Envisioning a Safer Queens Boulevard Where People Want to Walk

A safer Queens Boulevard isn't just about tweaks at the intersections. It's about making it a place where people want to walk. Images: Massengale & Co LLC and Urban Advantage for Transportation Alternatives
A safer Queens Boulevard isn’t just about tweaks at the intersections. It’s about making it a place where people want to walk. Image: Massengale & Co LLC and Urban Advantage for Transportation Alternatives

While safety improvements have saved lives on Queens Boulevard since the late 1990s, when it was routine for more than a dozen people to be killed in a single year, the “Boulevard of Death” remains one of New York City’s most dangerous streets. As DOT prepares to launch a comprehensive safety overhaul in the coming months, advocates have published some ideas about how to redesign Queens Boulevard for the Vision Zero era.

Architect John Massengale worked with photo-rendering firm Urban Advantage to produce a new vision of Queens Boulevard, published in the fall issue of Transportation Alternatives’ Reclaim magazine. Massengale explains the process:

The images do not reflect the standard DOT approach of focusing primarily on the intersections. Traffic engineers do that because the intersections are where traffic comes into conflict, with itself and with pedestrians and cyclists. Instead, the vision begins with making places where people want to be, and that naturally changes the emphasis to the space between the intersections.

Queens Boulevard cuts a 200-foot wide slice across Queens and remains a deadly street, ranked second in the borough for pedestrian deaths last year by Tri-State Transportation Campaign [PDF]. It used to be worse: Over the years, DOT has responded to advocacy for a safer Queens Boulevard with proposals like wider pedestrian islands at crosswalks, neckdowns, more crossing time, and turn restrictions, which have reduced fatalities significantly. While DOT added some mid-block changes like new on-street parking or pedestrian fences, intersections remained the focus of safety interventions, which didn’t necessarily enhance the pedestrian environment.

To transform Queens Boulevard for the Vision Zero era, Massengale focused on turning a 60-foot right of way on each side of the street into “a place where pedestrians are comfortable.” This, he says, will set the tone for drivers as they approach intersections. Massengale recommends wider, planted medians with narrower, slower general traffic lanes and protected bike lanes on the service roads.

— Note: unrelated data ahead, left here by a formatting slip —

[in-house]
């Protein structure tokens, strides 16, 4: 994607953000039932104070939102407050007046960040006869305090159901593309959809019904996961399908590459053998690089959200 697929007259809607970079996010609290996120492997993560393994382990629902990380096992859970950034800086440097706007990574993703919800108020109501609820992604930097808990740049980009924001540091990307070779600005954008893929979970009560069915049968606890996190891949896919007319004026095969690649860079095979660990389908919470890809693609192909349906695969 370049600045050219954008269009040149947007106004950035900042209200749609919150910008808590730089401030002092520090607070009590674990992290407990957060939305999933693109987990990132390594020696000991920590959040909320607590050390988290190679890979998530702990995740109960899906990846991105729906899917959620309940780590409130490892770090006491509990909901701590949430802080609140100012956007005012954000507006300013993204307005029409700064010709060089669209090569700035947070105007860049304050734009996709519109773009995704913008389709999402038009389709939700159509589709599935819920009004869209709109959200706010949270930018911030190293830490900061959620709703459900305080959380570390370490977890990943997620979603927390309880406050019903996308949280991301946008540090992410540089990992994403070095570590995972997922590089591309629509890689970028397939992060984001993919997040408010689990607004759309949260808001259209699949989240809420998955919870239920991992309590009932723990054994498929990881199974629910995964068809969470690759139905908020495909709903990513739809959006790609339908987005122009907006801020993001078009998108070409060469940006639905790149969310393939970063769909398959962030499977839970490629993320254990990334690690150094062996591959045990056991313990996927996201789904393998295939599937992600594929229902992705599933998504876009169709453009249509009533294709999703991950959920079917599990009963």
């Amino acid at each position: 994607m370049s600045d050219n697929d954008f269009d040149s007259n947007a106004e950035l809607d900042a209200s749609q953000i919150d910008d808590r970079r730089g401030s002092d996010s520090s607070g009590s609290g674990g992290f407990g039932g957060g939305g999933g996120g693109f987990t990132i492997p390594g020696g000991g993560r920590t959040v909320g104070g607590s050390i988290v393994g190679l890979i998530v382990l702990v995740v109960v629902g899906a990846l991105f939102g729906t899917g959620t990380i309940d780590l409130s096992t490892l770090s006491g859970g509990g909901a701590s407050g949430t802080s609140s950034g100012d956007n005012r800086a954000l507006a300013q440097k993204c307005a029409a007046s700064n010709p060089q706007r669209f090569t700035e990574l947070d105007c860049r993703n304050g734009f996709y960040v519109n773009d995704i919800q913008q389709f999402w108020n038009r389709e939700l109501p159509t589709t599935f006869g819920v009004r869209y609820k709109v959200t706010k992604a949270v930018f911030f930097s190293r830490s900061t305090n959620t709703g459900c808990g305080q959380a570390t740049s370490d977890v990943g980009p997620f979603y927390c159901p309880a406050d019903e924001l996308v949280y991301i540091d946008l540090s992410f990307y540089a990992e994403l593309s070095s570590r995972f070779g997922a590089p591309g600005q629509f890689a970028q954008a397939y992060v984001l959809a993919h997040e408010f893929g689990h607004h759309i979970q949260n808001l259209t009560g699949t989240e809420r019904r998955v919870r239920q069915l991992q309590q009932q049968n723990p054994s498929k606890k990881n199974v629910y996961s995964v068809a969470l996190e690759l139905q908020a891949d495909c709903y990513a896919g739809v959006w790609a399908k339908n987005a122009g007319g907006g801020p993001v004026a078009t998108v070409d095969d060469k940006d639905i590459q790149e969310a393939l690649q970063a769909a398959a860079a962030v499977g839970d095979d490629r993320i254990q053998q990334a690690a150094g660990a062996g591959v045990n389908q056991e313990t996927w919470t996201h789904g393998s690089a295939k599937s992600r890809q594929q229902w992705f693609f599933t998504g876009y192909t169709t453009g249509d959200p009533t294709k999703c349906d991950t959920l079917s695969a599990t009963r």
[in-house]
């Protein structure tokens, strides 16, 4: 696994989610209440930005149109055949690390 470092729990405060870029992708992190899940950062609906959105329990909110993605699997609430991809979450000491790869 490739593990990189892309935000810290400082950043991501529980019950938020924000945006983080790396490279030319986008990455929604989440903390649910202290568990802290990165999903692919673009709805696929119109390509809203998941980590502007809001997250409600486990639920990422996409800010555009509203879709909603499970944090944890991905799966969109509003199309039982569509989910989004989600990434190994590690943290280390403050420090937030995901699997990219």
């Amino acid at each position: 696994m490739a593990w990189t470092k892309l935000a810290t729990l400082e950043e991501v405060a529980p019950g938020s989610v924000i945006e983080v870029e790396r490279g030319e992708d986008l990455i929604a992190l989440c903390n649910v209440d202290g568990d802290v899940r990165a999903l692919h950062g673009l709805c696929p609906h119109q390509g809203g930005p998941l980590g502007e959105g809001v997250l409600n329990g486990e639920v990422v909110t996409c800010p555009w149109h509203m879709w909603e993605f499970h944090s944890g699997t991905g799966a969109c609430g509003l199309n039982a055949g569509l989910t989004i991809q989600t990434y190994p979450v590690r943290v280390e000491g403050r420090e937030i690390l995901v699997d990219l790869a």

Transforming Queens Boulevard into a street worthy of its grand name isn't a new idea. The Queens Chamber of Commerce suggested it as far back as 1914. Image: Good Roads magazine via CoLab Radio
Transforming Queens Boulevard into a street worthy of its grand name isn’t a new idea. The Queens Chamber of Commerce suggested it as far back as 1914. Image: Good Roads magazine via CoLab Radio

Remaking Queens Boulevard is about more than just street geometry. Massengale also envisions taller buildings along the street to match its width and create a place that feels less like a wide-open highway and more like a grand boulevard. Efforts like this have a long history, including proposals from the Queens Chamber of Commerce for a tree-lined Queens Boulevard as far back as 1914.

Will the de Blasio administration do more than make streets marginally safer with small changes to current designs? Queens Boulevard is shaping up as the test case to see if the city will follow through on its Vision Zero promises. Focusing resources on such a dangerous arterial street would be a promising sign, and Transportation Commissioner Polly Trottenberg says meetings for a redesign will kick off soon.

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